Five Wildest Moments in Shakespeare



Shakespeare has given us some of the greatest ever moments on stage. The romance of the balcony scene, the thrill of the Hamlet fencing match, the hilarity of Bottom’s transformation. But it’s not all genius. In fact, sometimes things get completely bizarre. Here’s a list of the top 5 strangest moments in Shakespeare (well, four moments and one entire play) that have us wondering, what was he thinking?


The Winter’s Tale is Shakespeare’s genre-fusion experimental mashup spanning 16 years and two kingdoms. Is it a comedy? Is it a tragedy? Nope. But it does feature Shakespeare’s most infamous stage direction: Exit, pursued by a bear. King Leontes thinks his wife has been having an affair and that their newborn child isn’t his. He orders courtier Antigonus to take the baby “to some remote and desert place” and leave it there. Antigonus obeys, with (to be fair) some misgivings. He names the girl ‘Perdita’, puts her on the ground and is promptly chased offstage by a bear. We later hear a graphic report from a shepherd that the bear “tore out [Antigonus’] shoulder bone” and was seen dining on him. Brutal. But how do you portray the bear? Puppet? Animatronics? Actor in a bear suit? Perhaps you could cop out and make it ‘invisible’. Or how about an actual trained bear? I don’t think we’ve quite cracked it yet.


Like most of Shakespeare’s comedies, order is restored at the end of A Midsummer Night’s Dream. After all the fury, fighting and fairy interventions, each lover is reunited with their one true love. But hang on. Demetrius never got the love-juice antidote. He’s still under the flower’s spell. So is his love for Helena real, or is it all a drug-fuelled fantasy? And is Helena aware and/or happy with this arrangement? And while we’re at it, how long does this love potion last? Is it lifelong, like the measles vaccine, or does it wear off, like a tetanus shot? Puck might have his work cut out for him, topping the juice up whenever Demetrius and Helena’s relationship starts to wobble. But Puck’s an immortal fairy, so, you know, he’s got time.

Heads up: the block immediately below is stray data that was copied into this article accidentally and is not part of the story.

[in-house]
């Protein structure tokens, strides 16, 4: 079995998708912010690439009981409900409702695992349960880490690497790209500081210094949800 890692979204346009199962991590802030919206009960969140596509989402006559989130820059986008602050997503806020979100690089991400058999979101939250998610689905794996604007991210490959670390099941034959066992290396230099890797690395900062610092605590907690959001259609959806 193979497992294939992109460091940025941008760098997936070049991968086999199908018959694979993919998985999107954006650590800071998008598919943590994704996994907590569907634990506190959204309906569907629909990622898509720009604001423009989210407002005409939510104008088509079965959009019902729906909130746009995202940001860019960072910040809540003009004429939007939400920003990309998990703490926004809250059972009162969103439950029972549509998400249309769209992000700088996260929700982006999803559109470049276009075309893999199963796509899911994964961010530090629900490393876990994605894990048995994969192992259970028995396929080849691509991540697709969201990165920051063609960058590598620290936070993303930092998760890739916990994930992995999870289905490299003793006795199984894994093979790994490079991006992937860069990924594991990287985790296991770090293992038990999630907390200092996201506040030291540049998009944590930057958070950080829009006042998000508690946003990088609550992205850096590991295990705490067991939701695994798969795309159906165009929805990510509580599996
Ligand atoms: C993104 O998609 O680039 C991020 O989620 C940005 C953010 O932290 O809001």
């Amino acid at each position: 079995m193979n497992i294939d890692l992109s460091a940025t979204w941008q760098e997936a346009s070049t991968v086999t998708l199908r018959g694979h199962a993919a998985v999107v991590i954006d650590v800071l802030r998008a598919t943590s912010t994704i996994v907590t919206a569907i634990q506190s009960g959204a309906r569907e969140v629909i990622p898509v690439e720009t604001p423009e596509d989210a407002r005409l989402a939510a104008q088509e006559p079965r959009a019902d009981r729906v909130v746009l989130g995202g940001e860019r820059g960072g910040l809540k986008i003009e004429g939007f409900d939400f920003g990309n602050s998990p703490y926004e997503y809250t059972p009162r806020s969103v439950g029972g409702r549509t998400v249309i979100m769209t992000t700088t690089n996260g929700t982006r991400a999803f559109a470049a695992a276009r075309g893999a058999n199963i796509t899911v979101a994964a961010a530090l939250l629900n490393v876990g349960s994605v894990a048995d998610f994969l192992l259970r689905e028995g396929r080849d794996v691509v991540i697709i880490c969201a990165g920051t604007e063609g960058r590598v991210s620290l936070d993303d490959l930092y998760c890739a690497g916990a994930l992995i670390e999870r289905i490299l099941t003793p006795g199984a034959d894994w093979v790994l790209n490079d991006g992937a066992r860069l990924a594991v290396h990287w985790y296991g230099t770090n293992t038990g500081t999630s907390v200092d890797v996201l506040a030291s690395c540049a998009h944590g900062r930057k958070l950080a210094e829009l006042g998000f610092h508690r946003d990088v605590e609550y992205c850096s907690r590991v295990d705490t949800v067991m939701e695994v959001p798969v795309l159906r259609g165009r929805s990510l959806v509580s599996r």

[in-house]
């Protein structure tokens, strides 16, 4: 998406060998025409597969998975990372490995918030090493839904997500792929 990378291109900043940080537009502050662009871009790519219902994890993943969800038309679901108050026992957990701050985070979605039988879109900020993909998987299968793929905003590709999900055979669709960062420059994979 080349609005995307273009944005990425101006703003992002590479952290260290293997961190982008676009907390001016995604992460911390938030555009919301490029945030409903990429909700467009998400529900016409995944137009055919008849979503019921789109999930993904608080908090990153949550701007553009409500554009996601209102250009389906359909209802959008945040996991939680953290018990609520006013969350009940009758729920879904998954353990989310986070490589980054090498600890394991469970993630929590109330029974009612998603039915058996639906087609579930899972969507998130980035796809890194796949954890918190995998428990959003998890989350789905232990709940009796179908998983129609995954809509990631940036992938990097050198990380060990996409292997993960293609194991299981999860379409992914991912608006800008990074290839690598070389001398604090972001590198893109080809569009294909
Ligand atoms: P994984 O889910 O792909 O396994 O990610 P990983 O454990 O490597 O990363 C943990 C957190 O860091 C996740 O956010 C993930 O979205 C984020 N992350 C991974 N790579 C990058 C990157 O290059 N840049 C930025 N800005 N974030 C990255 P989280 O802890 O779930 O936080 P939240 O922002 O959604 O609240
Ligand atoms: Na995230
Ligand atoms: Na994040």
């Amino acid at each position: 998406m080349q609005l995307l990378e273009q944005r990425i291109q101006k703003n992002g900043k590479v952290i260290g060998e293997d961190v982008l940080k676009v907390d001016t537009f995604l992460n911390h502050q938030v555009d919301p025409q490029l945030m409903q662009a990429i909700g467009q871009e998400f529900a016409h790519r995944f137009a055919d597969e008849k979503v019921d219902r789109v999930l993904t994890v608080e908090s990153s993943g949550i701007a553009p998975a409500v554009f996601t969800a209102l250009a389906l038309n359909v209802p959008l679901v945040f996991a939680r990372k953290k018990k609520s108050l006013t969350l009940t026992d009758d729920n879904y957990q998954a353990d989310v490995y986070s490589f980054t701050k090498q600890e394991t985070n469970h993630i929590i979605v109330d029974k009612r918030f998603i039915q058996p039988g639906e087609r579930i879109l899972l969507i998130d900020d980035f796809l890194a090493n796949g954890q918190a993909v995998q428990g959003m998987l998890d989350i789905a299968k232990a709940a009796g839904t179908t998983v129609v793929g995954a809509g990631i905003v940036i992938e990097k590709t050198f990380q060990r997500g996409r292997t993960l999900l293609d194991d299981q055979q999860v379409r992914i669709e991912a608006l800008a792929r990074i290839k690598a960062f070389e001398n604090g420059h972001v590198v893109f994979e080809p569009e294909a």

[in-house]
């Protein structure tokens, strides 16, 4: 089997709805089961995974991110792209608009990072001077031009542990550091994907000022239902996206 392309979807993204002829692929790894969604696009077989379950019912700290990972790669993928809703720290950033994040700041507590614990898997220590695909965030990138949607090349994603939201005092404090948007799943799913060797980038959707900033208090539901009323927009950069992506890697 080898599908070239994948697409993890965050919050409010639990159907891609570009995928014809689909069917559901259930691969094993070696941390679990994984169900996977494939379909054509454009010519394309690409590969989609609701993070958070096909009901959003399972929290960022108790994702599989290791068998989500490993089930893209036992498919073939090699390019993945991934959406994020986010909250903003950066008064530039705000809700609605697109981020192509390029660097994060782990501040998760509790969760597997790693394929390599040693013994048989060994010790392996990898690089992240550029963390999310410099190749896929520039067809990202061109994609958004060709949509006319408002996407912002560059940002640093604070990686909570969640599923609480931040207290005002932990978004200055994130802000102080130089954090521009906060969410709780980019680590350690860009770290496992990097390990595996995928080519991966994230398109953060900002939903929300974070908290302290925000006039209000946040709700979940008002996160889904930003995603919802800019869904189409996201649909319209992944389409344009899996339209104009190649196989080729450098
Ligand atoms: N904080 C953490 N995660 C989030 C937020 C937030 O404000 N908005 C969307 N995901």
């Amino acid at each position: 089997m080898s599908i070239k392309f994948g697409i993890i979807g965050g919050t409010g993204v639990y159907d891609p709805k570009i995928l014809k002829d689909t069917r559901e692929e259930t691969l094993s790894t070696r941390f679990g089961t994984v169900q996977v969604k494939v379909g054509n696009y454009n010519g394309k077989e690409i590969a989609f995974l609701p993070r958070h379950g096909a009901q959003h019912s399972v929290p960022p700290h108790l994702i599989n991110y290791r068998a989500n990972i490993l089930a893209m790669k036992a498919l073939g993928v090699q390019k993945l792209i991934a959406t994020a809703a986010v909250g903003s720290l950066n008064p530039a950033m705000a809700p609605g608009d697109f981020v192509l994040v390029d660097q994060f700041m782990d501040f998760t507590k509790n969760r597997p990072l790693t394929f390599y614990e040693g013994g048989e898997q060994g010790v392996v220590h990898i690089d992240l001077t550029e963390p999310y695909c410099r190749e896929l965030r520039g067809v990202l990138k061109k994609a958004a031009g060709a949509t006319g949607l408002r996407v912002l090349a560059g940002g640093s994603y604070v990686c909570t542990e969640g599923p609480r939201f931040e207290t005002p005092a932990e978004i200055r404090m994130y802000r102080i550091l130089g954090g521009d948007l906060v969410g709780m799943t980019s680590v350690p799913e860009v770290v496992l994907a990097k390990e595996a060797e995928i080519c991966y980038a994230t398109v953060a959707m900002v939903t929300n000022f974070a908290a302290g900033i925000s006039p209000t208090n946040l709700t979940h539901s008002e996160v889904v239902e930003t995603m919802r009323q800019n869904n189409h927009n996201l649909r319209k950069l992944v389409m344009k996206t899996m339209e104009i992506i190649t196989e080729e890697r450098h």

As You Like It is known for its deep exploration of love and the sparkling wit of its protagonist, Rosalind. But by the time we get to the end of Act 4, it looks like Shakespeare has had enough and wants to wrap it all up. Oliver, like most of the other characters in the play, has been kicked out of the city and wanders into the Forest of Arden. He falls asleep under an oak tree, where he is stalked by a hungry lion. His estranged brother, Orlando, sees this happening, heroically fights the lion in hand-to-paw combat and wins, saving his brother’s life. I just googled it for you – there haven’t been lions in France for over 12,000 years. But just to be safe, maybe avoid sleeping under oak trees in French forests.


Titus Andronicus is Shakespeare’s most gruesome tragedy. It’s a bloodbath. Titus has 25 sons. Well, Titus had 25 sons. Twenty-one of them die in battle. Of the remaining four, Titus kills one for disobeying him, and another two are executed by the Emperor. Also, Titus has his own hand cut off when he thinks it will save the life of his two condemned sons. It doesn’t. Finally, Titus’ daughter, Lavinia, is viciously attacked and mutilated by Chiron and Demetrius, the sons of Titus’ sworn enemy, Tamora. Yes, Titus is having a bad day. So you can’t really blame him for going nuclear when his enemies turn up at his house. Not only does he bake Chiron and Demetrius with some sauteed mushrooms in a light, flaky crust, he serves the pie to their mother, taunts her for eating it, then slays her as well. Gross.


Blame Falstaff. “That bolting-hutch of beastliness, that swollen parcel of dropsies, that huge bombard of sack, that stuffed cloak-bag of guts” etc. Apparently Falstaff was so funny and popular in the Henry IV plays that Shakespeare decided to give him his own spinoff. The result? The Merry Wives of Windsor, Shakespeare’s unfunniest comedy. I mean, yes, Friends was great in the ’90s, but did we need more Matt LeBlanc in Joey? No. No, we did not. The ‘plot’ of the play involves Falstaff trying to seduce two women (the “merry wives”) at the same time. They outsmart him and make him hide in a laundry basket to evade their husbands. Finally, they humiliate him by sending him into the woods and getting some local kids to dress up like fairies and freak him out. Falstaff realises he’s been tricked and has a good laugh about it with the women and their husbands. The end.